Dead deer on roadway become food for needy Police officers process the meat and donate it


When Bryan Riddle saw the 60-pound doe that had been struck by a car sprawled on the side of Route 175 last July, he had visions of ground venison in chili, sloppy joes, lasagna and breakfast sausage to feed Anne Arundel's needy.

Four months and nine deer later, the county police officer and others on his shift have gutted, skinned, chopped, sliced and ground nearly 400 pounds of venison for programs run by St. John the Evangelist Catholic Church in Severna Park and the Anne Arundel County Food Bank in Crownsville.

The meat they donated to the food bank in November alone is nearly half the 700 pounds of venison the food bank received through 1995.

"We're usually the first one called when a deer is struck, so we have the opportunity to make use of it," said Riddle, a seven-year police veteran. "When you see a deer laying there on the side of the road, it's just a rotten carcass, but if we deal with it first, it's a meal."

Riddle and Officer Tom Gillen processed the meat from that first deer, packaged it in bags and donated it to St. John's. They didn't get another deer until earlier this month, but since then they have been knee-deep in deer skins. Before Riddle began his project, animal control officers hauled off the carcasses of deer struck by automobiles and the meat went to waste. Now the meat is helping to feed hungry families.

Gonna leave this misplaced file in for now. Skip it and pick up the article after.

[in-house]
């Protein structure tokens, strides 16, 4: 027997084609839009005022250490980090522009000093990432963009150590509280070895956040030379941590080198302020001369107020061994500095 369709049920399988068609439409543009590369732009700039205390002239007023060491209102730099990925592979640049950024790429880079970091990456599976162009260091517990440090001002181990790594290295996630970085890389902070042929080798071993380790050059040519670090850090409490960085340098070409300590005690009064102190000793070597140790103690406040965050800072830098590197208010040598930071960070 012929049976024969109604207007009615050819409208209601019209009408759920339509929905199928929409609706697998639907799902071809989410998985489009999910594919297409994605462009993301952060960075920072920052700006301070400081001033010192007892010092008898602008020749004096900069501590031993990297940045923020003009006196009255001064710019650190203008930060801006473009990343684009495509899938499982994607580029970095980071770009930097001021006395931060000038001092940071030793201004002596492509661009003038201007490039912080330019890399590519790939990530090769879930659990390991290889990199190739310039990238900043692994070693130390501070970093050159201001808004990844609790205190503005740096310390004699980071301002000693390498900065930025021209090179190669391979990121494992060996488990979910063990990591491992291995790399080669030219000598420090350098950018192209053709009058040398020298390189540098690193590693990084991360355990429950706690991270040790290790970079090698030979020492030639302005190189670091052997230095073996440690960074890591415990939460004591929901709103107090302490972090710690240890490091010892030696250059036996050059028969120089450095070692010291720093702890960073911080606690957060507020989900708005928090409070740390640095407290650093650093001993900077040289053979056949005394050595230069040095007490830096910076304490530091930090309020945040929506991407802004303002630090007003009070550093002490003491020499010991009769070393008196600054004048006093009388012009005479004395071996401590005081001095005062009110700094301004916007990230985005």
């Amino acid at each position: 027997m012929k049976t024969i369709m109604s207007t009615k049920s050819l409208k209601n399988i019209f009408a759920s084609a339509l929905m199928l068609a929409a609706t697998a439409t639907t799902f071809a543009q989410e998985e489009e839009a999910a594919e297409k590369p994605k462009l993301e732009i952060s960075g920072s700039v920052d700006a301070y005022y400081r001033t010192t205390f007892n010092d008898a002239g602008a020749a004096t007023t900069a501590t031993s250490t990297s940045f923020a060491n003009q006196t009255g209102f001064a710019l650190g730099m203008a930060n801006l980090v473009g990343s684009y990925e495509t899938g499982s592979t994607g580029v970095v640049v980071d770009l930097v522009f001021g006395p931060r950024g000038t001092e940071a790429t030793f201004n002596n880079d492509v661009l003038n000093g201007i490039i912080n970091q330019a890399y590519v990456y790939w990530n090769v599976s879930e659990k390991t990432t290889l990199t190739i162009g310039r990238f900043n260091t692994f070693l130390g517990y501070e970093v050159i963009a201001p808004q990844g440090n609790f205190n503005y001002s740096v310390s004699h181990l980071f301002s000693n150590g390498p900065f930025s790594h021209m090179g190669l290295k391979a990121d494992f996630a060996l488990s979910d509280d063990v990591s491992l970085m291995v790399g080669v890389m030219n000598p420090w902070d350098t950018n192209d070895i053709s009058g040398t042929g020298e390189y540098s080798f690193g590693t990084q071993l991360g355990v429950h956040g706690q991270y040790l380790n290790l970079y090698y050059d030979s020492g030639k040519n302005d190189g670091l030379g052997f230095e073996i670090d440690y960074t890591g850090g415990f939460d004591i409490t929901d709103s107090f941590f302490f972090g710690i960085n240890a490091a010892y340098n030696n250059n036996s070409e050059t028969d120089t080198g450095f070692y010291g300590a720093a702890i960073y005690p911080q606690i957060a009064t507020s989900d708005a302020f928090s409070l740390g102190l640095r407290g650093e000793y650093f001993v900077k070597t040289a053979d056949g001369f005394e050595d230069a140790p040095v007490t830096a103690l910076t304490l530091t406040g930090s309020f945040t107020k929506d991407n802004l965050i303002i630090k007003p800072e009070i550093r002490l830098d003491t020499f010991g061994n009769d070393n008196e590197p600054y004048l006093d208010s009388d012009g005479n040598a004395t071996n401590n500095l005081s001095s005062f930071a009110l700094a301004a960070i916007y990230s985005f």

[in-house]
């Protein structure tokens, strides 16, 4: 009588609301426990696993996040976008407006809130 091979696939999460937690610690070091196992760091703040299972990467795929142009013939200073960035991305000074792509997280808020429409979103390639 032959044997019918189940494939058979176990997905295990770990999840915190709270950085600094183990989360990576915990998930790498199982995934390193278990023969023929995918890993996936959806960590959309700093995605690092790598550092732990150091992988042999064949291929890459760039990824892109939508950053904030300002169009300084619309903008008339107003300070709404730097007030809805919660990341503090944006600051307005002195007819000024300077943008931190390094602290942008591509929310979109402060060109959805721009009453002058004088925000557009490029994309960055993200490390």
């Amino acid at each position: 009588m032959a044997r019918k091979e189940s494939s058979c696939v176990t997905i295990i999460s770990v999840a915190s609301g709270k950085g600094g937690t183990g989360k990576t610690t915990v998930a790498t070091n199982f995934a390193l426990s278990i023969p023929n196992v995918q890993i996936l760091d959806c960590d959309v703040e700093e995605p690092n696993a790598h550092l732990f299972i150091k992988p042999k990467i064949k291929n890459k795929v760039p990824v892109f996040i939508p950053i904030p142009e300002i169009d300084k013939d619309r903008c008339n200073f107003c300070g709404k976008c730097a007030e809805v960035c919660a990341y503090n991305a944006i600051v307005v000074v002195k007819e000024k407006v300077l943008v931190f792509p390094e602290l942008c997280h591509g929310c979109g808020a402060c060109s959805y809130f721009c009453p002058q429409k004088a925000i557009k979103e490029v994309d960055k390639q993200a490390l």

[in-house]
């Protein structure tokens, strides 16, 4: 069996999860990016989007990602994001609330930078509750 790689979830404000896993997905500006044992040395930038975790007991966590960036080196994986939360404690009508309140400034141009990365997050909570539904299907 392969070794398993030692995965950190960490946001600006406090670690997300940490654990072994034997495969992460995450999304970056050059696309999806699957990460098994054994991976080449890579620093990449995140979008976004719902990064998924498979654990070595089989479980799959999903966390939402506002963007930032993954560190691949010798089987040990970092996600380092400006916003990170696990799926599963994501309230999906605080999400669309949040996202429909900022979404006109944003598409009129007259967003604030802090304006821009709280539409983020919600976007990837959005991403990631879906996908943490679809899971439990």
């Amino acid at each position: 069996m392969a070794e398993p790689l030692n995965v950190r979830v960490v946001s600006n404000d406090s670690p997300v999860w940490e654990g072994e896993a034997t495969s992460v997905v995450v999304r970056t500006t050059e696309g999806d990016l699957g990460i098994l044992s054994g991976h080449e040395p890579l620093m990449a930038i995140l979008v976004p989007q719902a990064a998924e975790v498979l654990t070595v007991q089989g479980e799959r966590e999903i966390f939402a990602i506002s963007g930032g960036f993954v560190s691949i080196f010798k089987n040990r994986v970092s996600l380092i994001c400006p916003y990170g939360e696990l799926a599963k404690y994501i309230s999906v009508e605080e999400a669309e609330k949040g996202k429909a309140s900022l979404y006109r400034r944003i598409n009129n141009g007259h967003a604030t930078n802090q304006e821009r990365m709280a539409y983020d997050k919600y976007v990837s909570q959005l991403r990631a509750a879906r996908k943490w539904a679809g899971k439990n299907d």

Riddle got approval from his supervisors to collect the deer, a task that could take him anywhere in the county while on duty or off. Then he called Giant Food headquarters in Landover to ask for help, and the company donated a cutting table, slicer and electric grinder. He contacted several other merchants and some private citizens who all have offered to let Riddle store deer meat in their walk-in refrigerators and use their meat grinders.

But the butchering is left up to the police officers.

Last week, three deer went from road kill to 100 pounds of packaged protein in an hour and 40 minutes.

Fellow officers David Speca, Don Hepler, Jerry Clark, Jason Wells and Scott Ronaghan gathered at the Riddle home in Riva Tuesday morning for the second party he's had this month to grind the meat.

The morning started with fresh deer sausage and coffee for the early birds. When everyone else arrived about 11 a.m., the blue jeans and boot-clad group gathered around a tree in Riddle's back yard, hung the deer and got to work.

Riddle and Hepler skinned and quartered the deer and brought it inside the garage. There, in minutes, the deer went from hind quarters and shoulders to lean, ground meat.

Riddle gently wielded a butcher knife, cut tendons and sliced the meat off the bone. Speca used another knife to cut the flank into smaller pieces and fed the meat into the grinder.

Wells occasionally switched a full bowl of ground meat for an empty one and filled one-quart plastic bags. Ronaghan sealed the bags, wiped them clean and laid them in a cardboard box for delivery to the food bank.

When they were done, Riddle chilled the meat in a freezer that carried a limited inventory.

"Deer, deer, deer, deer, deer and Lean Cuisines," Riddle said, ticking off the contents of each shelf.

Bruce Michalec, executive director of the food bank, said it hasn't given away any of the deer meat, but he's grateful for the supply that will fill in after the holiday season, when donations drop off.

Riddle said he hopes that when families sit down to eat a meal of the meat he processed, they will see why he can't leave the deer to rot.

"It's kinda like leaving a wallet on the side of the road," Riddle said. "It's got value."

Pub Date: 12/01/96

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